The Little-Known Tax Deduction That Could Increase Your Refund

Once the new year arrives, that means the start of tax season isn't too far off. Typically, the season begins in late January (e.g., in 2023, it began on January 23) and ends in mid-April. And for many, filing taxes also means getting a tax refund. In 2023, the IRS issued over 59 million refunds, with the total average amount refunded $2,903. Your tax deductions have a say in how much you might owe the IRS or get back in return, and while you might know that charitable donations are tax-deductible, you might not be aware of two little-known tax deductions: gifting appreciated assets and making qualified charitable distributions.

For anyone who's never claimed charitable giving on their taxes before, it should be noted that all donations are tax-deductible. In order to claim a deduction, your charitable donation must meet two criteria: 1) you donated to a 501(c)(3) organization, i.e., a tax-exempt organization recognized by the IRS, and 2) you didn't receive anything in return for your donation. If your donation doesn't meet these requirements, then you won't be able to itemize them.

Of course, people don't donate purely for the tax benefits. Donating to charitable causes is a good deed that doesn't expect anything in return (hence, the second criterion for the tax deduction). This being said, when it comes to filing your taxes, you could do both: give and help those who need it, while also giving in a way that's tax-smart.

Gifting appreciated assets (such as stocks)

If you own publicly traded stock, you could donate it to a qualified charity, while at the same time avoid the capital gains tax you may be liable for if you sold the appreciated asset for a profit. When you gift appreciated assets like stock, you can get a deduction equal to the fair market value of the asset.

In this way, you will not only avoid paying taxes but you'll get a considerable deduction as well, should you itemize your charitable giving in your tax return (versus take the standard deduction). Most importantly, though, the charity will receive the full value of your gift instead of what you'd donate if you sold the asset and then donated the proceeds after paying the capital gains tax (and possible Medicare surtax).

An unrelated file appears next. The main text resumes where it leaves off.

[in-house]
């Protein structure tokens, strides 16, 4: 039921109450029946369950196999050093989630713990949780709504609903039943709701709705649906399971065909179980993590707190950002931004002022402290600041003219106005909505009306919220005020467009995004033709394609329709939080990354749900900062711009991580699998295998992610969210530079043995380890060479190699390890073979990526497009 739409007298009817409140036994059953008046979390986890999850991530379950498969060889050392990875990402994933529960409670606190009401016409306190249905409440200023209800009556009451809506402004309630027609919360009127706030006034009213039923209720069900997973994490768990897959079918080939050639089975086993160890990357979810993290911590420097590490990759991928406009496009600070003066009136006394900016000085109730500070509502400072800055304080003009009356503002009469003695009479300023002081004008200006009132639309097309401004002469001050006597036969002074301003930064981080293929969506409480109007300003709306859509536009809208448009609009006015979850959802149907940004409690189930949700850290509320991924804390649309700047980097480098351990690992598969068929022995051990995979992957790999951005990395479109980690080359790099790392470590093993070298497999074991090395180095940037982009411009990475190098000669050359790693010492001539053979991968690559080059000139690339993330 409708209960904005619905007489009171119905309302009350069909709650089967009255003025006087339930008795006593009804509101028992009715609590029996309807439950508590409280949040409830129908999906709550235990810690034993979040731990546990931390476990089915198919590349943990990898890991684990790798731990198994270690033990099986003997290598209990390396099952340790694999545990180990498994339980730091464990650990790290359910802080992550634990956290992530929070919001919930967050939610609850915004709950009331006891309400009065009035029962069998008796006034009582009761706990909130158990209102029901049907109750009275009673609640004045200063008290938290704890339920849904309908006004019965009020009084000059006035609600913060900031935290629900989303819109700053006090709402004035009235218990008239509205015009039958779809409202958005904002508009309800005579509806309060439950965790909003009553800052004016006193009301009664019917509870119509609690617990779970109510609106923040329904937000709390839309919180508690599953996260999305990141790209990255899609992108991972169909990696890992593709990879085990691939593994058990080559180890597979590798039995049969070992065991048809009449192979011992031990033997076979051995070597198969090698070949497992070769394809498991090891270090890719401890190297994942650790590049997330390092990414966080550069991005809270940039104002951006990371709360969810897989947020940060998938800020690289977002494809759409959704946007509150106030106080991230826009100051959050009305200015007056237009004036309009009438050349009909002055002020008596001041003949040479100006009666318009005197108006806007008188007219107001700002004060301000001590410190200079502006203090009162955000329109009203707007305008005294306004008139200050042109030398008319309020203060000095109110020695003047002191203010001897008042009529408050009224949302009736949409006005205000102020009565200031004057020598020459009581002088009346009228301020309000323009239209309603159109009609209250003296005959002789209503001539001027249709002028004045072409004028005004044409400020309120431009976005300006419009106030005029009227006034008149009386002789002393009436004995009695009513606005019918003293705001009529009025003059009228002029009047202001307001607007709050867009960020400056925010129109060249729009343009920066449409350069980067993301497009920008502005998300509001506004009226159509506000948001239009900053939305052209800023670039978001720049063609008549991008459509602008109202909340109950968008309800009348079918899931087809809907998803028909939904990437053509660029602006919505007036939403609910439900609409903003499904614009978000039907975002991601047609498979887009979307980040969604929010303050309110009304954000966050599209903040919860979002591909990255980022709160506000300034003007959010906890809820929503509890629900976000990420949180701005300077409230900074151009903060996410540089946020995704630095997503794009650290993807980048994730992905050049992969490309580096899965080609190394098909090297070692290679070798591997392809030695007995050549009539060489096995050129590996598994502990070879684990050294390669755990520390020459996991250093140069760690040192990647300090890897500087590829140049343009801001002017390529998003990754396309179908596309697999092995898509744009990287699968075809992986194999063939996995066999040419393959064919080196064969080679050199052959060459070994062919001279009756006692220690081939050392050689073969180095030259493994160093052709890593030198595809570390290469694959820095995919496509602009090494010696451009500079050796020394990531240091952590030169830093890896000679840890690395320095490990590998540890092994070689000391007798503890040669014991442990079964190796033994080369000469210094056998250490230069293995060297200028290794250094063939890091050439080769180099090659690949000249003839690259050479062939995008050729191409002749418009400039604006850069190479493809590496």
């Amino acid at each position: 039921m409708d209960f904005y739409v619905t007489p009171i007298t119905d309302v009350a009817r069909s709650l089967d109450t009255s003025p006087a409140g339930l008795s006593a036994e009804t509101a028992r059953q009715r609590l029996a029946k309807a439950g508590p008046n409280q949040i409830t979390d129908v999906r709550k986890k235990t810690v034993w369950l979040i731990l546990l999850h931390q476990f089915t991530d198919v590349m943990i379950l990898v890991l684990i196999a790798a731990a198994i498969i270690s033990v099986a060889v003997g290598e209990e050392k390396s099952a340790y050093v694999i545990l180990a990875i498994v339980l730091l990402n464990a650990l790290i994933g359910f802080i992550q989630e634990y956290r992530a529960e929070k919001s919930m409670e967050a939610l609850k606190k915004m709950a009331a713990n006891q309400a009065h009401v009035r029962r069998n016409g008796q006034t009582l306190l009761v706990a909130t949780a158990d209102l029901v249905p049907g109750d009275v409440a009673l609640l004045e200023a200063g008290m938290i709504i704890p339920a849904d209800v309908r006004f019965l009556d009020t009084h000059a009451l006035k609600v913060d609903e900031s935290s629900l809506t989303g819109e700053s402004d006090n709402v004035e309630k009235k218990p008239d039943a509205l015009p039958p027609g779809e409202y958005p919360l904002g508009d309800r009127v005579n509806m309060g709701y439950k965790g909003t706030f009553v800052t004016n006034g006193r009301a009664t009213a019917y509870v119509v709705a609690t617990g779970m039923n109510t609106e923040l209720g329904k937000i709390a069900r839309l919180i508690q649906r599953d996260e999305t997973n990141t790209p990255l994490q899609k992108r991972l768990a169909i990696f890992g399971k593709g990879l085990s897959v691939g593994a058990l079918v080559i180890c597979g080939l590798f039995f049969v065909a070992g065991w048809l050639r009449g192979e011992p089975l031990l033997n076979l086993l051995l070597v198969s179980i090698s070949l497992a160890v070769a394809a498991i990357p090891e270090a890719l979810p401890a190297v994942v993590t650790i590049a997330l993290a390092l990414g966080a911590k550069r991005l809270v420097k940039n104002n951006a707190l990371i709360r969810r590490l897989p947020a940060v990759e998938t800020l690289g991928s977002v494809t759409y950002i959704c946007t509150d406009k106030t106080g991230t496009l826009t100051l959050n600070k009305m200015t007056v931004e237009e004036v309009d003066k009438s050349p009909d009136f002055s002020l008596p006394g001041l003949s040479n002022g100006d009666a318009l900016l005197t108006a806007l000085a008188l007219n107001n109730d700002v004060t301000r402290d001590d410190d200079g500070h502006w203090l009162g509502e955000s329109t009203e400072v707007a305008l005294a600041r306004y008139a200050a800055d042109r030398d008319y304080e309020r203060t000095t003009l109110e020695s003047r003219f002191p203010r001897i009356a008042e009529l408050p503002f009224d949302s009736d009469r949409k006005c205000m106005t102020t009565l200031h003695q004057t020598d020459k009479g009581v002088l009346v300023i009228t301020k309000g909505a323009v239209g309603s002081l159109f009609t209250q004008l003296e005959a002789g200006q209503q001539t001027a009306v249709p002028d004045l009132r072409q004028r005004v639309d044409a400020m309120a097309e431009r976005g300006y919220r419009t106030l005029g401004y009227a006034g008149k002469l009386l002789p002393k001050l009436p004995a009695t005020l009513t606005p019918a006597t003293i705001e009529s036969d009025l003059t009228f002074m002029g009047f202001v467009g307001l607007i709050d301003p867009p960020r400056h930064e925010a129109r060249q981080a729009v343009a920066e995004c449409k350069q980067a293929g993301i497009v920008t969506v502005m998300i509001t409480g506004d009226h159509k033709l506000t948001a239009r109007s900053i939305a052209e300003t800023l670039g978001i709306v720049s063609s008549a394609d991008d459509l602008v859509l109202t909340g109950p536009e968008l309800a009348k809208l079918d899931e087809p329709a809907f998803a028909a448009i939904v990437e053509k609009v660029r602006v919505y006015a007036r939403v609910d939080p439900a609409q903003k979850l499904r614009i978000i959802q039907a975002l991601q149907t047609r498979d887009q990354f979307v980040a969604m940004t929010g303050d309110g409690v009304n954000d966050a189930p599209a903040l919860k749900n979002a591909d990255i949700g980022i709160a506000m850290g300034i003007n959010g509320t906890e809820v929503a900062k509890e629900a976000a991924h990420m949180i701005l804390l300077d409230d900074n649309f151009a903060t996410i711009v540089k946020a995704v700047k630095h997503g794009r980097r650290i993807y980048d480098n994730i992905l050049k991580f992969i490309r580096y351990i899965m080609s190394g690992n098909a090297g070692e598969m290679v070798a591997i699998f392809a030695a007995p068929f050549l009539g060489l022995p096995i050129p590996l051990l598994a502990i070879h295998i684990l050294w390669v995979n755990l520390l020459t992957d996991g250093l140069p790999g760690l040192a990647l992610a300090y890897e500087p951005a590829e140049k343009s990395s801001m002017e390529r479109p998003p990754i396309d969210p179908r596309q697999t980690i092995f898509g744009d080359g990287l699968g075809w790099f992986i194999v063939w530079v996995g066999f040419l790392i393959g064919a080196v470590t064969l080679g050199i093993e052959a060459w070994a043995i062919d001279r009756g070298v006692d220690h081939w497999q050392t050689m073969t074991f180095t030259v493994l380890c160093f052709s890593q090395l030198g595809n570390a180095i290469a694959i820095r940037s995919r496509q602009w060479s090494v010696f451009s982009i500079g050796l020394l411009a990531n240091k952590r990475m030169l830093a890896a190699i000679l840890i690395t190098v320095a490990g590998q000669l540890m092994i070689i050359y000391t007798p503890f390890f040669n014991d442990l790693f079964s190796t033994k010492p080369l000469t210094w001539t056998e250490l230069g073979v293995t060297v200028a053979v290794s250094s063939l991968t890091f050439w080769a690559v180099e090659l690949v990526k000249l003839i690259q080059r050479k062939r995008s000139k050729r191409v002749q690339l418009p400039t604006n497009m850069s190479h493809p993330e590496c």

Things to keep in mind with this tax-smart donation, make sure the organization accepts stock as donations. For example, schools, hospitals, and various nonprofits can accept stock. Also, to receive the fair market value for your appreciated asset, it has to be a long-term asset, meaning, you've held it for over a year. According to Charles Schwab, if an asset is less than a year old, then you'll only be able to deduct the purchase price of the stock, not the appreciated value. As for the deduction itself, as a noncash donation, the highest amount you may deduct is 30% of your adjusted gross income.

Making a qualified charitable distribution

This second little-known tax deduction applies to a specific group of gift-giving taxpayers: anyone who's 70 ½ years of age or older and has an individual retirement account. If this describes you, then you could donate to a qualified charity and lower your taxable income at the same time. You can do so by making a qualified charitable distribution, or QCD. With a QCD, you donate directly from your IRA. What's more, you don't even need to itemize this deduction on your return to get the tax break, since you don't need to report the distribution as taxable income.

Further, once you turn 73, the IRS requires you to start taking withdrawals from your IRA, which would normally count as income on your tax return. However, if you make your required minimum distribution (RMD) your QCD, you can avoid paying taxes on this money. Note that failure to take out an RMD by the deadline will result in a 25% penalty.